Why is that?

Age has mellowed me down. And the rhetoric is always in high decibels when you are young and the conditions are constricted. Now I don't feel the need to be very vocal. But there would be some undertones in my stories too.

As in Yayati?

Yayati is about me. However, now I feel very elderly. I suffer from a loss of strength. And my illness has also contributed to this to a large extent.

Is it because you are scared now?

I have never been afraid of being immoral. I have sinned a lot. I am quite capable of sinning even now. But you know there is a limit to how much you can once you are old. There is no urge anymore to be adventurous. As I said earlier I have been humbled by time.

How aware are you of aging or how much does it trouble you?

At first I thought for sometime that that my sex life was over. Then I realized that it does not matter at all. It did when I had embarked on works such as Yayati. It was vital because a response of another person is crucial to arousing... You would know that I was planning to call it The Touch. The caresses of young men. Old men derive vitality from that.**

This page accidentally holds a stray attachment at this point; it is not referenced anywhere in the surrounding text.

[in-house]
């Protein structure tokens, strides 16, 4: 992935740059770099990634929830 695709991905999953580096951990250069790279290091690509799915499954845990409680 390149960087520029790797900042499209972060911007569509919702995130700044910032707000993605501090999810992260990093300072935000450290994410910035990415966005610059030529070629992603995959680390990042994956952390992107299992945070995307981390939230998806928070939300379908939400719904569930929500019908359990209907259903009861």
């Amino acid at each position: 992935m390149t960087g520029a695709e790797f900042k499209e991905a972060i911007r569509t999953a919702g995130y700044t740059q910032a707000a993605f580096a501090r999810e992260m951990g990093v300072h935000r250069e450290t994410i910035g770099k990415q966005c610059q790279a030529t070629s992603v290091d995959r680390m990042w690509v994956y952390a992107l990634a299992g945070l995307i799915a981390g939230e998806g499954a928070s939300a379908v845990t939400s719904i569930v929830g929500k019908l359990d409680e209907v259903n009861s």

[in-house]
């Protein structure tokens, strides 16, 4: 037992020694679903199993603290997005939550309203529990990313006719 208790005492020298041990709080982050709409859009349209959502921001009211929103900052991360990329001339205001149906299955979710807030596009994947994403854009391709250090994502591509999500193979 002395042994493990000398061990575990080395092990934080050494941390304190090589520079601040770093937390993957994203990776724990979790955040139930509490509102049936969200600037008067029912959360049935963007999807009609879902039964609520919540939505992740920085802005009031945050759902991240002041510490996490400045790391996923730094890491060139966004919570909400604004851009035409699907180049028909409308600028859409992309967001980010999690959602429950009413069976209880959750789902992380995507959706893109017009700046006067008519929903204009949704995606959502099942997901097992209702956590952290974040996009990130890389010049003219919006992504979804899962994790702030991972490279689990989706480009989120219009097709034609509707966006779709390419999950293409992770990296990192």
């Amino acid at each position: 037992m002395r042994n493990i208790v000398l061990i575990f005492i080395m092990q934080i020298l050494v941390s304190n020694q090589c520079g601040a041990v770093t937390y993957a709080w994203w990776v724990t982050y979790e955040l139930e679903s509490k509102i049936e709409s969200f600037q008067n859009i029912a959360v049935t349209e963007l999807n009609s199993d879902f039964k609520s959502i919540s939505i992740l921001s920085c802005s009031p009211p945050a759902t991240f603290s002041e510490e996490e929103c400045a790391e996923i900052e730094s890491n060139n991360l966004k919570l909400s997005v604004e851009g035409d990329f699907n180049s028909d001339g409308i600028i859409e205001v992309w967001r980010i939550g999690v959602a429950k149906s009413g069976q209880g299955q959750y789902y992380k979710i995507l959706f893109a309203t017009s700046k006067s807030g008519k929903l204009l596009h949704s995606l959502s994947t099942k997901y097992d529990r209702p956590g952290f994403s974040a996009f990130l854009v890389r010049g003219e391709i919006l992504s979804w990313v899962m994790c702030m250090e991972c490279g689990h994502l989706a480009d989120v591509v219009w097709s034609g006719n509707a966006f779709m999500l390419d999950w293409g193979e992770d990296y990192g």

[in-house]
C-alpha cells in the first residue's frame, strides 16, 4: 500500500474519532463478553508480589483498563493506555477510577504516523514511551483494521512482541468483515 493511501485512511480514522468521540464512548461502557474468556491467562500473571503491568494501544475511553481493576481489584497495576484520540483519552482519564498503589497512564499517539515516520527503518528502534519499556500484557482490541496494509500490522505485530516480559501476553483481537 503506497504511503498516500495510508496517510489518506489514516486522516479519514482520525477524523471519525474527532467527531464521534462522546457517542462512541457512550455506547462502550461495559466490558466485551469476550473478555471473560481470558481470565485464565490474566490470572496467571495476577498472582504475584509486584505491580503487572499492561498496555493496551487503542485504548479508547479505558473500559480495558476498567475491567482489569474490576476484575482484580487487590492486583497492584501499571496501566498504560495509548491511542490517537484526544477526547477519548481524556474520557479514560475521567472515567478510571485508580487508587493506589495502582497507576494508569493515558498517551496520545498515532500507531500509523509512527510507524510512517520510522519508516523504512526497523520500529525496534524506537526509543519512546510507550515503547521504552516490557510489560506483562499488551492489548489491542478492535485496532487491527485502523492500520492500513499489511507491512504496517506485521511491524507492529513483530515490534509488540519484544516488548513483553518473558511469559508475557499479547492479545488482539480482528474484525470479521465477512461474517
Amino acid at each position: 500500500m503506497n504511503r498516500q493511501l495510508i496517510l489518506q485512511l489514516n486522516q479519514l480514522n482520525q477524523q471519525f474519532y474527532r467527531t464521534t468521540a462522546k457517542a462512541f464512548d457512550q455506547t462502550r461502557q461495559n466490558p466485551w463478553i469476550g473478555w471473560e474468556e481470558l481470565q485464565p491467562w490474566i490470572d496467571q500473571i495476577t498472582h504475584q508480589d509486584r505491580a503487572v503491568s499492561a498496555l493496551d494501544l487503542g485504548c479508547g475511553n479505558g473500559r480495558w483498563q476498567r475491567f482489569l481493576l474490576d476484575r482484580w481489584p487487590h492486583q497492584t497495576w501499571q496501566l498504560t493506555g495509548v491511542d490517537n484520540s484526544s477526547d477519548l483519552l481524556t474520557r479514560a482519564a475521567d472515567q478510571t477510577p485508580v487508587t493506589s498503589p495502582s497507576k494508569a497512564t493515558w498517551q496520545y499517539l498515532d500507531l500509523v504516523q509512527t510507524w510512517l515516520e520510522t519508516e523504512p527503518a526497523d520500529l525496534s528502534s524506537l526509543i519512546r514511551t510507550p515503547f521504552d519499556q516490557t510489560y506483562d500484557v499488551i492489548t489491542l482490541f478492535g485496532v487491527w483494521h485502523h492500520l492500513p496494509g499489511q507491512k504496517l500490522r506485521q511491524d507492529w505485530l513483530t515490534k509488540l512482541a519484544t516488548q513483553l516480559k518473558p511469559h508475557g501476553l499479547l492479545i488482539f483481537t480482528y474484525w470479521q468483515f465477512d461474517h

You have also commented very wryly on the society in your art. What about your stories?

You will find the answer to that in Phoren Soap. Even Jasbai mukhun (The murder of Jasbhai) is no different. Though I am dealing with murder the idea is to lay threadbare a few things that I have been annoyed by since my formative days as a creative person in Bombay. Though much of what I have written in latter works has been inspired by incidents in an around Baroda you may find images of the early Bombay background… The one made famous by Rushdie…